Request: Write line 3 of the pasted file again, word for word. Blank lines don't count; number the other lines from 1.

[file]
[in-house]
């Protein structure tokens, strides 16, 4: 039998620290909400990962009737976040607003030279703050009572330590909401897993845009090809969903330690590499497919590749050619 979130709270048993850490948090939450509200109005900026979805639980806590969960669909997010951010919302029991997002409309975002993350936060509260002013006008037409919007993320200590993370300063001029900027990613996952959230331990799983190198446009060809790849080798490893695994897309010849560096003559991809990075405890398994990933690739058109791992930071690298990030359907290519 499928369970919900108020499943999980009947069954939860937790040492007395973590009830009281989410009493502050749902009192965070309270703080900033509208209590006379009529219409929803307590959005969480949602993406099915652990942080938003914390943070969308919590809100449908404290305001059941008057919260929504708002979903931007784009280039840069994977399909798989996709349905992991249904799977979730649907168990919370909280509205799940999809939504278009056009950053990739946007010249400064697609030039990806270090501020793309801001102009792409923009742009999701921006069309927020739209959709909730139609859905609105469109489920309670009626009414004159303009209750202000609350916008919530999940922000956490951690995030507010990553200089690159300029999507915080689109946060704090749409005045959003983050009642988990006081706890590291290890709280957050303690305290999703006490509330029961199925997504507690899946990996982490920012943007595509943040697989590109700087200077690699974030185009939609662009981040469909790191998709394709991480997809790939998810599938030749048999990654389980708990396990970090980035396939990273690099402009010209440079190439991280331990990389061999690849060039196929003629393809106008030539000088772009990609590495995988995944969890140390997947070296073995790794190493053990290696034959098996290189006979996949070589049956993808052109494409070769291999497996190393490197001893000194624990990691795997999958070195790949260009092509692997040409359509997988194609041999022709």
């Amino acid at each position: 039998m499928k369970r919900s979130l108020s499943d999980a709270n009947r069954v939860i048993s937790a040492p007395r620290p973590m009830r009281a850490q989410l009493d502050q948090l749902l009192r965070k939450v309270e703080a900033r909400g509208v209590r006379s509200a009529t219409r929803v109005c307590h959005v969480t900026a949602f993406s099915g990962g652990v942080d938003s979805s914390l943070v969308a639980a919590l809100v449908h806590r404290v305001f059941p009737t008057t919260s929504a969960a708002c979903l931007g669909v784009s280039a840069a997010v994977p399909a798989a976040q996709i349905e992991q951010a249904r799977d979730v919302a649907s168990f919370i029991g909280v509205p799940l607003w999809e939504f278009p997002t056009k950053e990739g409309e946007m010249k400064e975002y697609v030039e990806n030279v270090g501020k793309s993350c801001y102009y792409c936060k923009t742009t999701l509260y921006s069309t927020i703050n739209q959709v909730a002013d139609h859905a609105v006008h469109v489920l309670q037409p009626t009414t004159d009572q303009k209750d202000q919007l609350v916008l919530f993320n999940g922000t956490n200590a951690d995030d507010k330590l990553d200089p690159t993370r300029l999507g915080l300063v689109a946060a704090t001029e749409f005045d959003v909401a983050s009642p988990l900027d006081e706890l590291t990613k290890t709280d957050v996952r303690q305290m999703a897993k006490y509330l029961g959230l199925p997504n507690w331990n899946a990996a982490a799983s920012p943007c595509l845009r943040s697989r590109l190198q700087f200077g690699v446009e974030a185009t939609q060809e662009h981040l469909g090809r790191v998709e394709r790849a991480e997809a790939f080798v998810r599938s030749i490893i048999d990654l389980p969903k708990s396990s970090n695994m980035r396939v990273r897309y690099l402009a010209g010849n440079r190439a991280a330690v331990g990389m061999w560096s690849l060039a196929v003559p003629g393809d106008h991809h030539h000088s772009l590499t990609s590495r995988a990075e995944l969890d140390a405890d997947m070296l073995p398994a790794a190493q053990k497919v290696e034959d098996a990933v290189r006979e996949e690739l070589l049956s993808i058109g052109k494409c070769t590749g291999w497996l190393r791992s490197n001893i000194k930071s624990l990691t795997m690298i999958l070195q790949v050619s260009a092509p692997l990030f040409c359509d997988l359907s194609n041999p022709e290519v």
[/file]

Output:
């Amino acid at each position: 039998m499928k369970r919900s979130l108020s499943d999980a709270n009947r069954v939860i048993s937790a040492p007395r620290p973590m009830r009281a850490q989410l009493d502050q948090l749902l009192r965070k939450v309270e703080a900033r909400g509208v209590r006379s509200a009529t219409r929803v109005c307590h959005v969480t900026a949602f993406s099915g990962g652990v942080d938003s979805s914390l943070v969308a639980a919590l809100v449908h806590r404290v305001f059941p009737t008057t919260s929504a969960a708002c979903l931007g669909v784009s280039a840069a997010v994977p399909a798989a976040q996709i349905e992991q951010a249904r799977d979730v919302a649907s168990f919370i029991g909280v509205p799940l607003w999809e939504f278009p997002t056009k950053e990739g409309e946007m010249k400064e975002y697609v030039e990806n030279v270090g501020k793309s993350c801001y102009y792409c936060k923009t742009t999701l509260y921006s069309t927020i703050n739209q959709v909730a002013d139609h859905a609105v006008h469109v489920l309670q037409p009626t009414t004159d009572q303009k209750d202000q919007l609350v916008l919530f993320n999940g922000t956490n200590a951690d995030d507010k330590l990553d200089p690159t993370r300029l999507g915080l300063v689109a946060a704090t001029e749409f005045d959003v909401a983050s009642p988990l900027d006081e706890l590291t990613k290890t709280d957050v996952r303690q305290m999703a897993k006490y509330l029961g959230l199925p997504n507690w331990n899946a990996a982490a799983s920012p943007c595509l845009r943040s697989r590109l190198q700087f200077g690699v446009e974030a185009t939609q060809e662009h981040l469909g090809r790191v998709e394709r790849a991480e997809a790939f080798v998810r599938s030749i490893i048999d990654l389980p969903k708990s396990s970090n695994m980035r396939v990273r897309y690099l402009a010209g010849n440079r190439a991280a330690v331990g990389m061999w560096s690849l060039a196929v003559p003629g393809d106008h991809h030539h000088s772009l590499t990609s590495r995988a990075e995944l969890d140390a405890d997947m070296l073995p398994a790794a190493q053990k497919v290696e034959d098996a990933v290189r006979e996949e690739l070589l049956s993808i058109g052109k494409c070769t590749g291999w497996l190393r791992s490197n001893i000194k930071s624990l990691t795997m690298i999958l070195q790949v050619s260009a092509p692997l990030f040409c359509d997988l359907s194609n041999p022709e290519v």